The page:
MATERIALS AND METHODS

Strains and culturing conditions.

CC124 was obtained from the Chlamydomonas Center, the sta6 mutant (BAFJ5) was kindly provided by Steven Ball (48), and the sta7 (sta7-10) mutant in the CC425 background was isolated as described previously (40). The sta7-10 complemented strains were obtained after transformation of the sta7-10 mutant with a construct carrying the WT STA7 gene (BamHI/KpnI fragment), which was cloned along with a Bler resistance cassette (29) into pUC19. The sta7-10[c19] clone was isolated previously (40), and the sta7-10[c5] clone was isolated as a part of this study from a separate transformation.

Cultures were grown to late log phase in nitrogen-replete Tris-acetate-phosphate (TAP) liquid medium and resuspended at 2.0 × 106 to 2.5 × 106 cells/ml in parallel in nitrogen-replete TAP medium or nitrogen-depleted TAP (TAP-N) medium, in which NH4Cl was omitted (14, 17, 18). Cells were grown under 50 μmol m−2 s−1 photosynthetically active radiation (PAR) constant illumination on an orbital shaker. Samples for analysis were taken immediately after resuspension (0 h) and at the indicated times. Cell counts and cell sizes were assessed using a Z2 Coulter Counter cell and particle counter (Beckman-Coulter, Brea, CA). Cells were assumed to be spherical for diameter calculations, and background and cellular debris were excluded in all cellular count, volume, and diameter assessments. Coulter cell counts were verified for representative samples using microscopy.

Chlorophyll measurements.

Chlorophyll was determined using ethanol extraction. One milliliter of culture was centrifuged at 6,000 × g for 5 min at room temperature (RT), the supernatant was saved for acetate quantification (see below), and the cell pellets resuspended in 95% ethanol and vortexed to extract pigments. Cellular debris was pelleted by centrifugation (14,000 × g) for 3 min, and absorption was read at 665 nm and 649 nm using a Jenway 6505 UV-visible spectrophotometer (Barloworld Scientific Ltd., Essex, United Kingdom). Calculations of total chlorophyll (μg/ml) were performed as described previously (18).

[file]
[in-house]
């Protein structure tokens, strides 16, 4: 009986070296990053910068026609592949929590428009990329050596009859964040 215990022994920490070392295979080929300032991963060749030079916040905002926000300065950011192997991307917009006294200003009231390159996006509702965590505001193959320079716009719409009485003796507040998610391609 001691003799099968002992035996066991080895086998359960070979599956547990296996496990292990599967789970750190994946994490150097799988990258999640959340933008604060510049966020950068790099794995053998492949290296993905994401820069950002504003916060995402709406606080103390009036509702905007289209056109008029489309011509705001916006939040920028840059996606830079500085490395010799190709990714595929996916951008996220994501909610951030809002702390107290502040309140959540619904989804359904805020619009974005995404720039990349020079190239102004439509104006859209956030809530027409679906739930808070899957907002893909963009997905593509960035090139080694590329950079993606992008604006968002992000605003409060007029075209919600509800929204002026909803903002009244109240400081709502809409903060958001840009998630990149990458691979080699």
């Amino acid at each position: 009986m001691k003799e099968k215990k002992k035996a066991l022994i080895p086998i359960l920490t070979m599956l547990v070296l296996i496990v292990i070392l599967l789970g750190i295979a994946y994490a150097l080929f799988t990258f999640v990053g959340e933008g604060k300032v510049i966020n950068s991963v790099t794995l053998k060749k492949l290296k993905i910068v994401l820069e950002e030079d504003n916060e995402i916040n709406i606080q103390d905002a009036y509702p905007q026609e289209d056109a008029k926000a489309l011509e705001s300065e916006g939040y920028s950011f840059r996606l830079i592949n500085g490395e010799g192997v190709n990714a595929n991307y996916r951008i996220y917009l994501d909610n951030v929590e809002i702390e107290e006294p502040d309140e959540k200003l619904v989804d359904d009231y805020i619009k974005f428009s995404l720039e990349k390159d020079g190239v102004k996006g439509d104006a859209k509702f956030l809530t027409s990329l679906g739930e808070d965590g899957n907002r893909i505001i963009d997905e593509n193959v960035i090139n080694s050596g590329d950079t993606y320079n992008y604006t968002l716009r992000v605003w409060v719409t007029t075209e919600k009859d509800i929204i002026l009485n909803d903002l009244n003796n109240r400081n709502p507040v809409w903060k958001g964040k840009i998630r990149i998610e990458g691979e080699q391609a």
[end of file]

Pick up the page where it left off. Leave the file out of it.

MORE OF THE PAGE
Microscopy.

The effects of nitrogen deprivation on nonpolar lipid accumulation were visually assayed using laser scanning confocal microscopy. After 96 h in TAP-N medium, all strains were stained with the nonpolar lipid fluorophore Bodipy 493/503 (13) (Molecular Probes, Invitrogen Corporation). To prepare the cells for imaging, 3 ml of each culture was centrifuged at 4,000 × g at RT for 5 min. The supernatant was removed, and 100 μl of the supernatant was used to resuspend the cell pellet. The concentrated cells were stained with 10 μg/ml Bodipy 493/503 for 5 min. To immobilize cells, 1% low-melting-temperature (LMT) agarose was heated to 65°C for use as mounting medium, and 5 μl of stained cell suspension was rapidly mixed with 5 μl of molten 1% LMT agarose. Five microliters of this mixture was immediately transferred to a coverslip, which was then inverted on a microscope slide and allowed to solidify. Coverslips were sealed with a clear epoxy (nail polish) to prevent evaporation of the mounting medium during the imaging process.

Images were acquired using a Nikon Eclipse E800 microscope equipped with a Nikon D-Eclipse C1 laser scanning confocal imaging system using a Melles Griot Kyma 488 series 85-BCD-010 solid-state laser for fluorescence excitation and light transmission as well as a SPOT RT KE color mosaic charge-coupled device (CCD) camera for bright-field imaging. The laser output power was 10 mW, with an emission wavelength of 488 ± 0.5 nM. Laser emission was controlled at 25% of maximum with an ND4 optical filter. Chlorophyll autofluorescence was detected using a 685/70 band-pass optical filter, and Bodipy 493/503 fluorescence was detected using a 515/30 band-pass optical filter. The small-pinhole confocal configuration was used to filter out-of-focus fluorescence emission light.

Starch assays.

Cellular glucose levels contained in starch were determined using amyloglucosidase digestion and the Sigma glucose (HK) assay kit (Sigma-Aldrich, St. Louis, MO) according to the manufacturer's instructions. Cells were concentrated by centrifugation of 10 ml of culture at 3,600 × g for 10 min. The supernatant was discarded, and cells were frozen at −80°C. Samples were then resuspended in 100 mM sodium acetate (pH 4.5), autoclaved to solubilize starch, and then digested with amyloglucosidase overnight at 60°C to liberate glucose. To visually assess starch content in colonies on agar plates, iodine vapor staining was performed by placing solid I2 pellets on the surfaces of agar plates to initiate sublimation.

FAME quantification.